David Bourget (Western Ontario)
David Chalmers (ANU, NYU)
Rafael De Clercq
Ezio Di Nucci
Jack Alan Reynolds
Learn more about PhilPapers
Business and Professional Ethics Journal 11 (1):33-50 (1992)
An understanding of the ethical problems that have arisen in the funding of scientific research at universities requires some attention to doctrines that have traditionally been held about science itself. Such doctrines, we hope to show, are themselves central to many of these ethical problems. It is often thought that the questions examined by scientists, and the theories that guide scientific research, are chosen for uniquely scientific reasons, independently of extra-scientific questions of value or merit. We shall argue that this is an illusion. It is an illusion to think, especially in the present era, that science can even have a coherent direction apart from extra-scientific considerations.
|Keywords||value-free science research funding|
|Categories||categorize this paper)|
Setup an account with your affiliations in order to access resources via your University's proxy server
Configure custom proxy (use this if your affiliation does not provide a proxy)
|Through your library|
References found in this work BETA
No references found.
Citations of this work BETA
No citations found.
Similar books and articles
Heidi Kjærnet (2010). At Arm's Length? Applied Social Science and its Sponsors. Journal of Academic Ethics 8 (3):161-169.
Brian Schrag, Gloria Ferrell, Vivian Weil, Tristan J. Fiedler, Gloria Ferrell, Vivian Weil & Tristan J. Fiedler (2003). Barking Up the Wrong Tree? Industry Funding of Academic Research. Science and Engineering Ethics 9 (4):569-582.
James Robert Brown (2002). Funding, Objectivity and the Socialization of Medical Research. Science and Engineering Ethics 8 (3):295--308.
Wade L. Robison (1992). Research Funding and the Value-Dependence of Science. Business and Professional Ethics Journal 11 (1):33-50.
Katherine McComas (2012). Researcher Views About Funding Sources and Conflicts of Interest in Nanotechnology. Science and Engineering Ethics 18 (4):699-717.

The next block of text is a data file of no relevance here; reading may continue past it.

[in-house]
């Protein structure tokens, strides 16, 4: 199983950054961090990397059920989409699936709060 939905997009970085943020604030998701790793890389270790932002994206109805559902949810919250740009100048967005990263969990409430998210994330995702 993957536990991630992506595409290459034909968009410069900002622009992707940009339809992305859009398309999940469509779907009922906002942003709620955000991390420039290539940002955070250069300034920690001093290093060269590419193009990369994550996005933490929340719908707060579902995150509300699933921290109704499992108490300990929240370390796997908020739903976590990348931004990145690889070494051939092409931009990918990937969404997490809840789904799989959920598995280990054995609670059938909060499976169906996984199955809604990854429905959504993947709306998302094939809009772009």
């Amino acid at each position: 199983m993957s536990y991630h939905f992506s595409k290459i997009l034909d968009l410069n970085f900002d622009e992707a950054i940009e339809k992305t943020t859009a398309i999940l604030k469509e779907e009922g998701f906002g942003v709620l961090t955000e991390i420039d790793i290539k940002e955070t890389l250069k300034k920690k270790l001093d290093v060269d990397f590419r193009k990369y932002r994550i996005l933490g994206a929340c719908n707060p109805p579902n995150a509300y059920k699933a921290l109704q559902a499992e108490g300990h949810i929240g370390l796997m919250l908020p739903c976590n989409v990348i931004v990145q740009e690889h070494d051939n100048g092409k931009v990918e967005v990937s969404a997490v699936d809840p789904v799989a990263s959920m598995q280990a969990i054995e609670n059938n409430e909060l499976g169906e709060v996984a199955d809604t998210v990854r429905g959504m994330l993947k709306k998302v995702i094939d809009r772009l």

Carl M. Skooglund & Steven P. Nichols (1998). Friend or Foe: A Brief Examination of the Ethics of Corporate Sponsored Research at Universities. Science and Engineering Ethics 4 (3):385-390.
John Ziman (2002). The Continuing Need for Disinterested Research. Science and Engineering Ethics 8 (3):397-399.
David Hursh (2011). The Politics of Inquiry: Education Research and the "Culture of Science" (Review). Education and Culture 27 (1):73-77.
Robert Streiffer (2008). Informed Consent and Federal Funding for Stem Cell Research. Hastings Center Report 38 (3):pp. 40-47.
Darrell P. Rowbottom & Sarah Jane Aiston (2011). The Use and Misuse of Taxpayers' Money: Publicly-Funded Educational Research. British Educational Research Journal 37 (4):631-655.
Simone van der Burg (2011). Taking the “Soft Impacts” of Technology Into Account: Broadening the Discourse in Research Practice. Social Epistemology 23 (3):301-316.
Diana Hicks & J. Katz (2011). Equity and Excellence in Research Funding. Minerva 49 (2):137-151.
T. M. Krahn & A. Fenton (2012). Funding Priorities: Autism and the Need for a More Balanced Research Agenda in Canada. Public Health Ethics 5 (3):296-310.
Added to index2012-10-14
Total downloads92 ( #42,061 of 1,789,933 )
Recent downloads (6 months)34 ( #23,365 of 1,789,933 )
How can I increase my downloads?